Divided ANC6b Votes for De Facto Barracks Row Moratorium

Divided ANC6b Votes for De Facto Barracks Row Moratorium

by Larry Janezich

Last night, a divided ANC voted to protest a new liquor license application for Xavier Cervera’s proposed 8th Street Latin tapas restaurant, Pacificos.  Cervera, who proposes a $1.5 million renovation of Capital Video’s, offered to scale back hours of operation and occupancy, to address noise concerns with barriers and sound proofing, and to lead a Barrack’s Row effort to promote patron parking in the lot under the freeway.

The Commission voted 5-4-1 to protest the license on the basis of peace, order, quiet, parking and over concentration.

Commissioners voting to protest:  Dave Garrison, Carol Green. Ken Jarboe, Kirsten Oldenburg, Mary Wright

Commissioners voting not to protest:  Francis Campbell, Neil Glick, Will Hall, Mike Patterson

Commissioners abstaining:  Norm Metzger

At least two commissioners – Garrison and Metzger – signaled they might be willing to live with over concentration if ways could be found to deal with peace, order, quiet and parking issues.

To that end, outgoing ANC Chair Garrison said the commission was looking for “a third way” to deal with licenses, not just to protest or support.  He said he was anxious to see what the Retail Mix Task Force recommended, alluding to the Task Force’s consideration of “guidelines” for the new ABC establishments which could be written into voluntary agreements governing their operation.  The Task Force is scheduled to issue an interim report prior to the ANC’s February 2011 meeting (see previous post)..

Incoming ANC6b 02 commissioner Ivan Frishbery stated during Public Speakout that he thought creating a de facto moratorium outside the regular process was not a good idea and did not have wide support within the community.  He said he would bring suggestions to the ANC in January to initiate addressing neighbor’s issues.  He said that this was not to undercut the work of the Retail Mix Task Force, but an effort to allow the Commission to begin work as soon as possible on ways to deal with these concerns.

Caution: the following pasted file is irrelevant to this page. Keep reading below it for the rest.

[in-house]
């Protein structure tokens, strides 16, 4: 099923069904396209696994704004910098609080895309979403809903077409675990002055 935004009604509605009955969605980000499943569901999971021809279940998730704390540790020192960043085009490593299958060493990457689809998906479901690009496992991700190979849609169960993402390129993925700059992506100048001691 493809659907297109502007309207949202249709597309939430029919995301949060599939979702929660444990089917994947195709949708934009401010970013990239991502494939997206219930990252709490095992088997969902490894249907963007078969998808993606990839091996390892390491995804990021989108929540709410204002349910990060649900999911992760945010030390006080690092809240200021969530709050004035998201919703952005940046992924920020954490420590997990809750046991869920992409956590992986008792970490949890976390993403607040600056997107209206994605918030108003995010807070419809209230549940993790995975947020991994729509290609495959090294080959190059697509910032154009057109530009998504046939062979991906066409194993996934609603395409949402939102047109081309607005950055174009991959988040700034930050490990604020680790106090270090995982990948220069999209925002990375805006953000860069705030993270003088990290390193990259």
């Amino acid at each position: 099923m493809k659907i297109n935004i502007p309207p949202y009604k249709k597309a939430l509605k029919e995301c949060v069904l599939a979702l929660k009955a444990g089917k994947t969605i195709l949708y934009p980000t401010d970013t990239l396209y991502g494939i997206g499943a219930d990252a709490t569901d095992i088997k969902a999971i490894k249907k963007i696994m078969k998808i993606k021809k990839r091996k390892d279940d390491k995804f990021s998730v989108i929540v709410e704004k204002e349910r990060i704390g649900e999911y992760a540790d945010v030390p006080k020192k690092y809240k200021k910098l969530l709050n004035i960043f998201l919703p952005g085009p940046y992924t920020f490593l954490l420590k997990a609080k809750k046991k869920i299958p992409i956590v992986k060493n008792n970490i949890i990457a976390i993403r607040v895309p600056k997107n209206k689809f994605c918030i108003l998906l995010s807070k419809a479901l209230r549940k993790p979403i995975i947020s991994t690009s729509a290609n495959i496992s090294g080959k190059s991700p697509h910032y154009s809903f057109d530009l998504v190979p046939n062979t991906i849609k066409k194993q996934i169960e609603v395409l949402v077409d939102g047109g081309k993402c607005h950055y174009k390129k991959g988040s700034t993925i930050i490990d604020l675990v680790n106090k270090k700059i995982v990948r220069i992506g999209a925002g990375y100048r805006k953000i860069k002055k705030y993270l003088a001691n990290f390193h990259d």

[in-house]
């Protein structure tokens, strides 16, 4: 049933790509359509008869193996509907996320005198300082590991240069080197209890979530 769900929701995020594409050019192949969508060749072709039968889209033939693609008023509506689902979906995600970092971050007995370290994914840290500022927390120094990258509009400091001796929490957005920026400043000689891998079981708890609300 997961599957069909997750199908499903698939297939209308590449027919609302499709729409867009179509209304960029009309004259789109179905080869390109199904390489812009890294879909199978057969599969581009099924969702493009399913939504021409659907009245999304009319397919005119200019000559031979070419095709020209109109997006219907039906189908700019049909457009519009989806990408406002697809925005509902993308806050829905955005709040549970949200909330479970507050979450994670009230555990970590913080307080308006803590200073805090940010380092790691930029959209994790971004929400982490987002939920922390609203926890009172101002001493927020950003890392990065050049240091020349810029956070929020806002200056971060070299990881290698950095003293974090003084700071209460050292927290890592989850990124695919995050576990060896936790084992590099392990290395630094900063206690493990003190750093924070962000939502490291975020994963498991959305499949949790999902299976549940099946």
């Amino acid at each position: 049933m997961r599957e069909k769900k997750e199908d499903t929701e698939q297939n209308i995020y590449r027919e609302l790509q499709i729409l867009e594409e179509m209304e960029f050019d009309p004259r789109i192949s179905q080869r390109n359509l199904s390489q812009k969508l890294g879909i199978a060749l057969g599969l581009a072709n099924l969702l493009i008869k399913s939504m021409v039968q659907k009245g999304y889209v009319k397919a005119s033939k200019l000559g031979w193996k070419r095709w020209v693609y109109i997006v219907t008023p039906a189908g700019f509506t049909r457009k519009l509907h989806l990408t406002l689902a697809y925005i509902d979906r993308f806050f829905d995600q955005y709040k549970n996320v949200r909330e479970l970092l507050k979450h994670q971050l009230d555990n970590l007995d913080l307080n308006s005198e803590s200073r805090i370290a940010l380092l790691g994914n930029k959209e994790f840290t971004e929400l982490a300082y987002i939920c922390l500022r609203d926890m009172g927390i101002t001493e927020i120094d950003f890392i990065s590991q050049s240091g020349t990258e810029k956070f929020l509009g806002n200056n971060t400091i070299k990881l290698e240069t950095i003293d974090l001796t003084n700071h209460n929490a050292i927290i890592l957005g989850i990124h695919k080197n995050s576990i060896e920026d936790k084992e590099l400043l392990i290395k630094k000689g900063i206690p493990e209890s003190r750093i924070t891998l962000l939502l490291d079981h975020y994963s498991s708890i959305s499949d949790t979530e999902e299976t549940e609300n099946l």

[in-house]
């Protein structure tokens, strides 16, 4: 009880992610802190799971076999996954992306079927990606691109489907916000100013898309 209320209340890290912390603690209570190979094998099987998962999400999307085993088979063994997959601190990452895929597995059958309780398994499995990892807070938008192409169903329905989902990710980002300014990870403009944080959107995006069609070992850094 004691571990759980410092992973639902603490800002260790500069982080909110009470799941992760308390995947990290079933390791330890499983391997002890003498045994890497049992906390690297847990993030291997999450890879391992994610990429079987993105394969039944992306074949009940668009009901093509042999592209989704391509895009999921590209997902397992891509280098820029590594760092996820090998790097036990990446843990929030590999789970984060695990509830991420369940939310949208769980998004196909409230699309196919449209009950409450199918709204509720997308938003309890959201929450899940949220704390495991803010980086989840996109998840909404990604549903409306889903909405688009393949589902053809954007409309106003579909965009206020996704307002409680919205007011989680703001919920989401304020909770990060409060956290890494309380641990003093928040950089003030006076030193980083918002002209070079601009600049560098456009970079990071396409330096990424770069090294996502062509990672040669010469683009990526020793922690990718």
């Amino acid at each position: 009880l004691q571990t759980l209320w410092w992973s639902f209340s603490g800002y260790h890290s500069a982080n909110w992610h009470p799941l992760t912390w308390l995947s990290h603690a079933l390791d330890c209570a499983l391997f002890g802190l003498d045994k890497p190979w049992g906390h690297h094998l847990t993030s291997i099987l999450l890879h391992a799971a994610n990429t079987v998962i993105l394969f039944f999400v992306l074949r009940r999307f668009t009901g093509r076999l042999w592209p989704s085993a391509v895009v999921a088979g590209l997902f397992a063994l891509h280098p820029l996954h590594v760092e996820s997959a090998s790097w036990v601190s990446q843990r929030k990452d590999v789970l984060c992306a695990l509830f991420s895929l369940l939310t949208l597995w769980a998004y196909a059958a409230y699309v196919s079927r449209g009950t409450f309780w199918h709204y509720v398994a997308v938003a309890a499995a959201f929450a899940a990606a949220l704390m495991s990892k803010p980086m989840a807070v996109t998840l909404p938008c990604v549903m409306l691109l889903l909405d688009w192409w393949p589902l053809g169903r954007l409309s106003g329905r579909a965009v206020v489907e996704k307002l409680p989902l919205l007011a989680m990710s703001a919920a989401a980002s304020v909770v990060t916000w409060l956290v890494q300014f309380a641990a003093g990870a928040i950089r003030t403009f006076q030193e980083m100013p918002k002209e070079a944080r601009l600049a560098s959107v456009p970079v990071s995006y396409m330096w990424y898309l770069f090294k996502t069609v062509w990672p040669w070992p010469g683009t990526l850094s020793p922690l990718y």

In other action, the ANC voted 7-3 to support Bavarian Beer Garden’s application for a tavern license at 8th and L Streets, contingent upon reaching a voluntary agreement on hours of operation and entertainment.

Commissioners voting to support:  Francis Campbell, Dave Garrison, Carol Green, Will Hill, Ken Jarboe, Kirsten Oldenburg, Mary Wright

Commissioners voting to protest:  Neil Glick, Norm Metzger, Mike Patterson

12 Comments

Filed under Uncategorized

12 responses to “Divided ANC6b Votes for De Facto Barracks Row Moratorium

  1. RT

    Who cares what lame ducks have to say?? Let’s have the incoming commissioners change the vote, please. It’s the NIMBYs last gasp, before the new blood comes in.

  2. Eric

    One strike against further progress on 8th street and score one for abandoned buildings.

    Also, sorry for the construction company scheduled for the $1.5 million project. I’m sure they weren’t excited about the work during a recession.

  3. Hill_Feller

    Anybody know why Comm. Metzger abstained?

  4. Metzger said if the ANC had been asked to act on Pacificos prior to its rejection of liquor licenses for Nooshi and Moby Dick, “we might be having a different conversation. Under the circumstances, I can’t vote yes and I can’t vote no.” I took this to mean that he favors the project but felt constrained to not undercut the ANC’s previous opposition to the two other licenses, part of the reason for that opposition being over concentration of businsses on the block serving alcohol.

  5. Steve

    The vote represents my views. Landlords on 8th Street can and are jacking up rents because of the success of the federal grants in increasing foot traffic. Non-restaurant retail gets priced out. Barracks Row is becoming Restaurant Row. I’ve lost my walk accessible veterinarian. I’m losing my non-corporate video store. Non-alcohol-serving retail operates at a tighter profit margin. The landlords who can raise the rent don’t care what goes in there. There is no accountability for the increased revenues they can draw off the federal investment. Owning land is not a retail business. As Restaurant Row fills in, auto traffic will increase. Parking gets tighter. More dumpsters with more food wastes invite more rats.

  6. The Politburo